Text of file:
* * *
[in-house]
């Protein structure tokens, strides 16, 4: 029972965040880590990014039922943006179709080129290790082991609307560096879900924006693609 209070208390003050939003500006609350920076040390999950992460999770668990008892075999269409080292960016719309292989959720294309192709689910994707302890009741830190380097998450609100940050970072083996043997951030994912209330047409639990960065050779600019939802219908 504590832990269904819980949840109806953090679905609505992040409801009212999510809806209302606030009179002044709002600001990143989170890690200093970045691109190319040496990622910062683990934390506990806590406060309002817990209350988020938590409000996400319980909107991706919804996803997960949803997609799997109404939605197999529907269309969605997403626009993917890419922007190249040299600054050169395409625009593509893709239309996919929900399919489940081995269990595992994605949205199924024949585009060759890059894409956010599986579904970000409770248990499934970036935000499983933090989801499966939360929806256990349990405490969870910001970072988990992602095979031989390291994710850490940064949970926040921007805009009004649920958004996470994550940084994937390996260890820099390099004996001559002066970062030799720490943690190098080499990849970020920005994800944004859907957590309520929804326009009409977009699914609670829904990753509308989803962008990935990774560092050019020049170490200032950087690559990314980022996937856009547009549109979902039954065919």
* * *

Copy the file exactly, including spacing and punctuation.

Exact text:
[in-house]
């Protein structure tokens, strides 16, 4: 029972965040880590990014039922943006179709080129290790082991609307560096879900924006693609 209070208390003050939003500006609350920076040390999950992460999770668990008892075999269409080292960016719309292989959720294309192709689910994707302890009741830190380097998450609100940050970072083996043997951030994912209330047409639990960065050779600019939802219908 504590832990269904819980949840109806953090679905609505992040409801009212999510809806209302606030009179002044709002600001990143989170890690200093970045691109190319040496990622910062683990934390506990806590406060309002817990209350988020938590409000996400319980909107991706919804996803997960949803997609799997109404939605197999529907269309969605997403626009993917890419922007190249040299600054050169395409625009593509893709239309996919929900399919489940081995269990595992994605949205199924024949585009060759890059894409956010599986579904970000409770248990499934970036935000499983933090989801499966939360929806256990349990405490969870910001970072988990992602095979031989390291994710850490940064949970926040921007805009009004649920958004996470994550940084994937390996260890820099390099004996001559002066970062030799720490943690190098080499990849970020920005994800944004859907957590309520929804326009009409977009699914609670829904990753509308989803962008990935990774560092050019020049170490200032950087690559990314980022996937856009547009549109979902039954065919």